Yield: 30 Servings
|½ pounds||Unsalted butter; room temperature|
|⅔ cup||Packed light brown sugar|
|1 teaspoon||Pure vanilla extract|
|2½ cup||Sifted all-purpose flour|
|½ cup||Turbinado; (unrefined) or granulated sugar|
Makes about 5 dozen
1. Combine butter and light-brown sugar in the bowl of an electric mixer; beat on high speed with the paddle attachment until fluffy, 2 to 3 minutes.
Add the egg and vanilla, and mix to combine. Add flour and salt, and mix on low speed until flour is incorporated.
2. Roll dough into three 1½-inch-diameter logs. Wrap in plastic wrap, and refrigerate until firm, at least 1 hour or overnight.
3. Heat oven to 350 degrees. Line baking sheet with parchment paper or a baking mat. Roll cookie log in sugar, coating them evenly, and slice into ¼-inch rounds. Place cookies on baking sheet about one inch apart. Using a cake tester or toothpick, make four decorative holes in each cookie. Bake for 15 to 20 minutes, until golden brown. Remove from oven, and let cool completely on wire racks.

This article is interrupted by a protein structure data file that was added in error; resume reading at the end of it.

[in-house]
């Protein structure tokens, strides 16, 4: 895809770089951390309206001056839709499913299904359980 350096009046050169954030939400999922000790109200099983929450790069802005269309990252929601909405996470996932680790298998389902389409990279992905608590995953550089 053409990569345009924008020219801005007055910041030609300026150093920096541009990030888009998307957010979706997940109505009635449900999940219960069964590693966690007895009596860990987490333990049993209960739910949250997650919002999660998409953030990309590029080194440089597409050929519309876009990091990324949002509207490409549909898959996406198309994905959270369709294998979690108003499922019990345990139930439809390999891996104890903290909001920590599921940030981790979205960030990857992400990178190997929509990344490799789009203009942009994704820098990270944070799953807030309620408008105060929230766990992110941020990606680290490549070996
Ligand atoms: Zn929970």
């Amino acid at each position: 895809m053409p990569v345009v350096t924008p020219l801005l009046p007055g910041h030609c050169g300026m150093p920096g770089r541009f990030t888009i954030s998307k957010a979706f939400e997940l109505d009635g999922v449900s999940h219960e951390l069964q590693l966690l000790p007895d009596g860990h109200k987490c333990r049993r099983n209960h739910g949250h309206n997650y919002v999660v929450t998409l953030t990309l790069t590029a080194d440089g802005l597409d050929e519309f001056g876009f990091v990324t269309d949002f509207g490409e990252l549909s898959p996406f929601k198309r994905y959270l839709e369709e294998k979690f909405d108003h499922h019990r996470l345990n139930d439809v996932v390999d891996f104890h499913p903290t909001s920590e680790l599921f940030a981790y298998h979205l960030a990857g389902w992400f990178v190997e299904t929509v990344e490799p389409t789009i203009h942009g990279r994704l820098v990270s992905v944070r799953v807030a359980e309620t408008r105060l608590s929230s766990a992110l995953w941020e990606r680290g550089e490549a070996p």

NOTES : A little rumination about mille-feuille, brioche, and croissant convinces most people that the French are the reigning culinary masters of butter. Since these sublime cookies rely on butter for much of their flavor, use the best quality creamery butter you can find. Martha likes to use unsalted Celles sur Belle butter, a brand imported from France that is now available in gourmet groceries around the country. For decorative effect, Martha pierces the top of each cookie to resemble button holes and sprinkles them with raw turbinado sugar before baking. The coarse, blond sugar crystals give a delicate molasses flavor and a shimmering finish to the baked cookies. The dough for these French butter cookies can be made a day or two in advance, and can be frozen in an airtight container for up to a month.
Recipe by: Martha Stewart
Posted to recipelu-digest by "Valerie Whittle" <catspaw@...> on Mar 6, 1998